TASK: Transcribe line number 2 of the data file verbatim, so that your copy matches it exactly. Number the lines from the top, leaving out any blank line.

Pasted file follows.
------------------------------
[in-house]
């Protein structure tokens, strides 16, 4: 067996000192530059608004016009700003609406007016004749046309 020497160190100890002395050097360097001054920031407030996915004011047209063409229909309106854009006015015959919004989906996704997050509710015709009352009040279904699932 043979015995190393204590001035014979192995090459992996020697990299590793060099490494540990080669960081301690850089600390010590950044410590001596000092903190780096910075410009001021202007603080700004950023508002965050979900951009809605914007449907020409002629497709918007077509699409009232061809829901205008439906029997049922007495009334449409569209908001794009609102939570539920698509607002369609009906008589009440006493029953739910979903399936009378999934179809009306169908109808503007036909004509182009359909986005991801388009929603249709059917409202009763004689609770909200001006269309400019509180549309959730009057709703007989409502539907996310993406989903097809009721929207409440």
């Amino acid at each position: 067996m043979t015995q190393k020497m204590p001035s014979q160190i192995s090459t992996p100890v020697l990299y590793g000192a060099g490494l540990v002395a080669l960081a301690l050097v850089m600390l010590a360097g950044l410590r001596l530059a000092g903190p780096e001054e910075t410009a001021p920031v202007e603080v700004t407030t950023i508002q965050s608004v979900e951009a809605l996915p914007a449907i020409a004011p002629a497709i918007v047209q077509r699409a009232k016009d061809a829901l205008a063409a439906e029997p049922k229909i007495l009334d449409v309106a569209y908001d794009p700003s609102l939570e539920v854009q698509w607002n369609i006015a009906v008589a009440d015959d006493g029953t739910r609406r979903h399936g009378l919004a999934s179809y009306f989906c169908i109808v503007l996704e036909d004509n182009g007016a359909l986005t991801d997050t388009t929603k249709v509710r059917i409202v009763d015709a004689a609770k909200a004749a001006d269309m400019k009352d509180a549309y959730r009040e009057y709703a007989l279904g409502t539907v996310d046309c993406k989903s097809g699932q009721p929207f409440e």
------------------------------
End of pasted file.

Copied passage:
């Protein structure tokens, strides 16, 4: 067996000192530059608004016009700003609406007016004749046309 020497160190100890002395050097360097001054920031407030996915004011047209063409229909309106854009006015015959919004989906996704997050509710015709009352009040279904699932 043979015995190393204590001035014979192995090459992996020697990299590793060099490494540990080669960081301690850089600390010590950044410590001596000092903190780096910075410009001021202007603080700004950023508002965050979900951009809605914007449907020409002629497709918007077509699409009232061809829901205008439906029997049922007495009334449409569209908001794009609102939570539920698509607002369609009906008589009440006493029953739910979903399936009378999934179809009306169908109808503007036909004509182009359909986005991801388009929603249709059917409202009763004689609770909200001006269309400019509180549309959730009057709703007989409502539907996310993406989903097809009721929207409440």